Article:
Date(s) - 08/26/2018
8:00 pm - 10:00 pm
Coaxial Arts Foundation
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An evening of free improvised trios with John Fumo, G. E. Stinson, Brian Christopherson, Vinny Golia, Sarah Belle Reid, and Steuart Liebig.
- trios, 2 + possible 6tet
John Fumo, a trumpet player and composer heavily influenced by Miles Davis and the free expressions of jazz music.
G. E. Stinson is an American guitarist and founding member of new age/electronic musical group Shadowfax. Inspired by blues masters such as Bo Diddley and Muddy Waters, Stinson experimented with blues, jazz and other musical genres before co-founding Shadowfax in 1974. He remained with the band for six albums. He departed Shadowfax after recording The Odd Get Even (1989), entering the Los Angeles underground music community to refine his ‘extended technique’ and ‘frequency manipulation’. Since then he has worked with a number of musicians on various projects, including Napalm Quartet, Splinter Group, Stinkbug, Metalworkers, Alex De Grassi and others.
As a composer Vinny Golia fuses the rich heritage of Jazz, contemporary classical and world music into his own unique compositions. Also a bandleader, Golia has presented his music to concert audiences in Europe, Canada, Mexico, Japan, Australia, New Zealand and the United States in ensembles varying dramatically in size and instrumentation. Mr. Golia has won numerous awards as a composer, including grants from The National Endowment of the Arts, The Lila Wallace Commissioning Program, The California Arts Council, Meet the Composer,Clausen Foundation of the Arts, Funds for U.S. Artists and the American Composers Forum. In 1982 he created the on-going 50 piece Vinny Golia Large Ensemble to perform his compositions for chamber orchestra and jazz ensembles.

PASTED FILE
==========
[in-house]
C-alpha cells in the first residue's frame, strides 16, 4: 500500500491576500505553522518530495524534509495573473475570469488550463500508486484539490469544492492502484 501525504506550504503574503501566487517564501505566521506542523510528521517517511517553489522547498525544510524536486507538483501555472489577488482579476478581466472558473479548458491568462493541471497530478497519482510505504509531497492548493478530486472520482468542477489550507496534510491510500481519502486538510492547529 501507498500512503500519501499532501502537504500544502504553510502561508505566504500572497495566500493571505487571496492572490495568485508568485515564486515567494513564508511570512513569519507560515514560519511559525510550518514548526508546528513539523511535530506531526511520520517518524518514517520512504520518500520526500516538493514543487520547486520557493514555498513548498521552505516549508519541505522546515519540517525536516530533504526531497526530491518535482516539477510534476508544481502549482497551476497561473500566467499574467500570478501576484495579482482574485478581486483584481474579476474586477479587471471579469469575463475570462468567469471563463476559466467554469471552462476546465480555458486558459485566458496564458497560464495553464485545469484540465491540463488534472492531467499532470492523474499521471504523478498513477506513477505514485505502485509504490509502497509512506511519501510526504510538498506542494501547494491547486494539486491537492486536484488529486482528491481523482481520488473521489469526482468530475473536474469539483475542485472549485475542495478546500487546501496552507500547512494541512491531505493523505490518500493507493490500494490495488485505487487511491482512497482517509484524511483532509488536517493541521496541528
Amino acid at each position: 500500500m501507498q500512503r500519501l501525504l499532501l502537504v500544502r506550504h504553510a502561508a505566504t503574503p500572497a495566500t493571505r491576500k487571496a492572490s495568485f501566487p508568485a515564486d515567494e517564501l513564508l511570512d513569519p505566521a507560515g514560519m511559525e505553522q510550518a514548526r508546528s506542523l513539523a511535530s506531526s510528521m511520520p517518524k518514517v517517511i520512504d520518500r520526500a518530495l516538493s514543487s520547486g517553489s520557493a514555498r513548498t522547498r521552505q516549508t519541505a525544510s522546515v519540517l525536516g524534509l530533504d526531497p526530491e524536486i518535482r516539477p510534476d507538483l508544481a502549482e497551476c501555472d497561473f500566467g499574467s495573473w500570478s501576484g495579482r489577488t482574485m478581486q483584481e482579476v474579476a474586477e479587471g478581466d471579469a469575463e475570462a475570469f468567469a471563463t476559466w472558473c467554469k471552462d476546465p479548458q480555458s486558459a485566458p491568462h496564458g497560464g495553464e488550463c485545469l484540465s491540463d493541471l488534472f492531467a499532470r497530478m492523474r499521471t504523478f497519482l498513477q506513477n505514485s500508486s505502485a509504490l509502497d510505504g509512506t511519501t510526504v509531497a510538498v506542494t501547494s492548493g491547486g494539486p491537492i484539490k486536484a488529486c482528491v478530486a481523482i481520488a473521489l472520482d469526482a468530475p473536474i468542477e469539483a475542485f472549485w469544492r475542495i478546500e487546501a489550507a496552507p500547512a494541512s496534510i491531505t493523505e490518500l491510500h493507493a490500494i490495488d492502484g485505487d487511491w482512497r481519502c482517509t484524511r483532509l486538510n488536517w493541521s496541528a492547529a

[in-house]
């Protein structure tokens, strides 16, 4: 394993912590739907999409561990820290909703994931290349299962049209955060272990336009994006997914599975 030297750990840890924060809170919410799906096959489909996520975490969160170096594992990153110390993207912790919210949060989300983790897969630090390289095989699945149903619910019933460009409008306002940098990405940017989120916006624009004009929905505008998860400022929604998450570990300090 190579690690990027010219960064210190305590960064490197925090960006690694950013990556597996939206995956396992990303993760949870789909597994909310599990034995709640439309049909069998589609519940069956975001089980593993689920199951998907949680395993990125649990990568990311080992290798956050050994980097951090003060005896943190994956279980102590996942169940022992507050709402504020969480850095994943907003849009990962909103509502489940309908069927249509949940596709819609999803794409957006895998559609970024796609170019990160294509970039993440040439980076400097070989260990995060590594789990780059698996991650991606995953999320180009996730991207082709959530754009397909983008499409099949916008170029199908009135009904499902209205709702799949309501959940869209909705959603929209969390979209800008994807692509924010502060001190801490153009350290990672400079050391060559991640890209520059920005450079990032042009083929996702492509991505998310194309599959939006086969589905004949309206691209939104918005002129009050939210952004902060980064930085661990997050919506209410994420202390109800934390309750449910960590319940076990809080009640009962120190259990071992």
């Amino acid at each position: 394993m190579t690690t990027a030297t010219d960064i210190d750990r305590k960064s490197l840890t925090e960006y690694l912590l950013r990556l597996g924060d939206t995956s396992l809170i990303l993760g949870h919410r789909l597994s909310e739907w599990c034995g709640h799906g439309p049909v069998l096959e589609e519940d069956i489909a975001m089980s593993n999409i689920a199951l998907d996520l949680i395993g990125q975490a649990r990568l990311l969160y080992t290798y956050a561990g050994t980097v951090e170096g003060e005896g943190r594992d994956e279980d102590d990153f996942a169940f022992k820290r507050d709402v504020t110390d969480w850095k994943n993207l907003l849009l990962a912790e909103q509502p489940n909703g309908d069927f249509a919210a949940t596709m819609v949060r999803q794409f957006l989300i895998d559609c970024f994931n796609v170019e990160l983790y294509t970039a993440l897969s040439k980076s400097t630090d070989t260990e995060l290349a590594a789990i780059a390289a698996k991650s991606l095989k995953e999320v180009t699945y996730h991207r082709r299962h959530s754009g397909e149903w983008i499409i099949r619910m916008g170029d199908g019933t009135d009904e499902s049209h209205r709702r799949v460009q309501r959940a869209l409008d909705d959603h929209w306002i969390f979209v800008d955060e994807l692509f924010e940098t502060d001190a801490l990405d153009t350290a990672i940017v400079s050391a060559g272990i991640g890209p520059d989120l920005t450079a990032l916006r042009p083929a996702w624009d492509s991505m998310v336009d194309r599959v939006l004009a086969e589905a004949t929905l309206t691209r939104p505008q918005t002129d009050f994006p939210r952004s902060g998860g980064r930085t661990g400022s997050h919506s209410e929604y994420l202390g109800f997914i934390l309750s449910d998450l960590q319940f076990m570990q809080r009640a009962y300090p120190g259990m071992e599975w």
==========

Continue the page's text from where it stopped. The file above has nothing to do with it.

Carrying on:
Sarah Belle Reid is a Canadian performer-composer, specializing in trumpet and electronics, modular synthesis, and alternate forms of graphical notation for composition and improvisation.
She is a co-developer of the Minimally Invasive Gesture Sensing Interface (MIGSI) for trumpet: an open-source, wireless interface that captures performance data and provides real-time extended sonic and visual control for improvisation. Reid has presented and performed with MIGSI at institutions and festivals around the world including Stanford University’s Center for Computer Research in Music and Acoustics (CCRMA), the International Conference of New Interfaces for Musical Expression (NIME 2015: Brisbane, Australia), New Media Art & Sound Summit (NMASS 2017: Austin, TX), University of Oregon, UT Austin, and UC Irvine’s Women in Music Technology Symposium (2016), among others.
Steuart Liebig has had a varied “non-career” in music.
Hearing Renaissance vocal music alongside 20th-century classics and jazz at an early age and then later hearing some of the cutting-edge rock music of 1960’s Los Angeles and many traveling blues bands at the legendary Ash Grove probably started him on a path that would include many different types of music.
Taking up the electric bass in his early teens, Steuart’s first playing experiences were, like many of his generation, involved in the rock and blues worlds. In high school he was introduced to jazz, though he often found himself bored with many of the mainstream sounds presented to him and started to search out more “exotic” strains of improvised music. In his early college days, he was lucky enough to find people who were sympathetic and with whom he would have long-lasting musical relationships.